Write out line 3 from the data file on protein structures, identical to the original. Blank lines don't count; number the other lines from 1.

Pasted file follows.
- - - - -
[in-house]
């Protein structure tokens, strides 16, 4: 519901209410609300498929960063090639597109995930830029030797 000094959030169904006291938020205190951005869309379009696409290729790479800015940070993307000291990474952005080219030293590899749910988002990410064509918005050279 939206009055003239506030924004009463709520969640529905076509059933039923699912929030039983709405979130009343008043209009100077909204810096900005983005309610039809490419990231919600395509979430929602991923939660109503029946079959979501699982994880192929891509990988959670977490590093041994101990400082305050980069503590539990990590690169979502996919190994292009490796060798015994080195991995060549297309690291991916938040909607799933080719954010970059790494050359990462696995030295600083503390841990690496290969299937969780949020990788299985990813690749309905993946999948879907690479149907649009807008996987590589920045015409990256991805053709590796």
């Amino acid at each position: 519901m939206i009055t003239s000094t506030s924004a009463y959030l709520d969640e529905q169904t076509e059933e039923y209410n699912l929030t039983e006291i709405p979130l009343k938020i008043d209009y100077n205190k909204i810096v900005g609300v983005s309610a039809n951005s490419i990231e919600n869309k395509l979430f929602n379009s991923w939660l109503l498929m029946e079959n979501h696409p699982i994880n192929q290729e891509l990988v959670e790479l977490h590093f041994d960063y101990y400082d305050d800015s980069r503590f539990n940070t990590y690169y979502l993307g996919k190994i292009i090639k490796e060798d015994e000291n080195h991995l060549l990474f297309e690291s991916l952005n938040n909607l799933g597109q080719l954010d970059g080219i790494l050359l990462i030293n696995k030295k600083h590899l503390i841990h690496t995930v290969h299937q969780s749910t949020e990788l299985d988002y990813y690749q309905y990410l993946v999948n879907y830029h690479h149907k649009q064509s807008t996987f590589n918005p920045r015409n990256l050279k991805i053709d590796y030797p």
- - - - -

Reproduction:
């Amino acid at each position: 519901m939206i009055t003239s000094t506030s924004a009463y959030l709520d969640e529905q169904t076509e059933e039923y209410n699912l929030t039983e006291i709405p979130l009343k938020i008043d209009y100077n205190k909204i810096v900005g609300v983005s309610a039809n951005s490419i990231e919600n869309k395509l979430f929602n379009s991923w939660l109503l498929m029946e079959n979501h696409p699982i994880n192929q290729e891509l990988v959670e790479l977490h590093f041994d960063y101990y400082d305050d800015s980069r503590f539990n940070t990590y690169y979502l993307g996919k190994i292009i090639k490796e060798d015994e000291n080195h991995l060549l990474f297309e690291s991916l952005n938040n909607l799933g597109q080719l954010d970059g080219i790494l050359l990462i030293n696995k030295k600083h590899l503390i841990h690496t995930v290969h299937q969780s749910t949020e990788l299985d988002y990813y690749q309905y990410l993946v999948n879907y830029h690479h149907k649009q064509s807008t996987f590589n918005p920045r015409n990256l050279k991805i053709d590796y030797p």